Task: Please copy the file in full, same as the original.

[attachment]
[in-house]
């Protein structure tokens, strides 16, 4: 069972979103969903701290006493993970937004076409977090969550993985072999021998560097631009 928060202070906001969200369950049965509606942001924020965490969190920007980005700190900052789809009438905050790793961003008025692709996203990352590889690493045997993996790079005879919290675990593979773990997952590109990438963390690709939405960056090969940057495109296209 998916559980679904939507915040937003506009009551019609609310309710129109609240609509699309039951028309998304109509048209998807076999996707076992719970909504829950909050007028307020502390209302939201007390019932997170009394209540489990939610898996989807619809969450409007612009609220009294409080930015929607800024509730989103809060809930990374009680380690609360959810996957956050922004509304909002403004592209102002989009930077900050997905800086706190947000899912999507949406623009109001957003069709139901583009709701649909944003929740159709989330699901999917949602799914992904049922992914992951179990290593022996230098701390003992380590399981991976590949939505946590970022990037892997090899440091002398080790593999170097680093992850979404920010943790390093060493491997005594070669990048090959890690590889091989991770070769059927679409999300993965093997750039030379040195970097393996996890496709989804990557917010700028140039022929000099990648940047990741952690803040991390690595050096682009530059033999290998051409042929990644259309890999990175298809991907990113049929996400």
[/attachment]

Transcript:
[in-house]
């Protein structure tokens, strides 16, 4: 069972979103969903701290006493993970937004076409977090969550993985072999021998560097631009 928060202070906001969200369950049965509606942001924020965490969190920007980005700190900052789809009438905050790793961003008025692709996203990352590889690493045997993996790079005879919290675990593979773990997952590109990438963390690709939405960056090969940057495109296209 998916559980679904939507915040937003506009009551019609609310309710129109609240609509699309039951028309998304109509048209998807076999996707076992719970909504829950909050007028307020502390209302939201007390019932997170009394209540489990939610898996989807619809969450409007612009609220009294409080930015929607800024509730989103809060809930990374009680380690609360959810996957956050922004509304909002403004592209102002989009930077900050997905800086706190947000899912999507949406623009109001957003069709139901583009709701649909944003929740159709989330699901999917949602799914992904049922992914992951179990290593022996230098701390003992380590399981991976590949939505946590970022990037892997090899440091002398080790593999170097680093992850979404920010943790390093060493491997005594070669990048090959890690590889091989991770070769059927679409999300993965093997750039030379040195970097393996996890496709989804990557917010700028140039022929000099990648940047990741952690803040991390690595050096682009530059033999290998051409042929990644259309890999990175298809991907990113049929996400």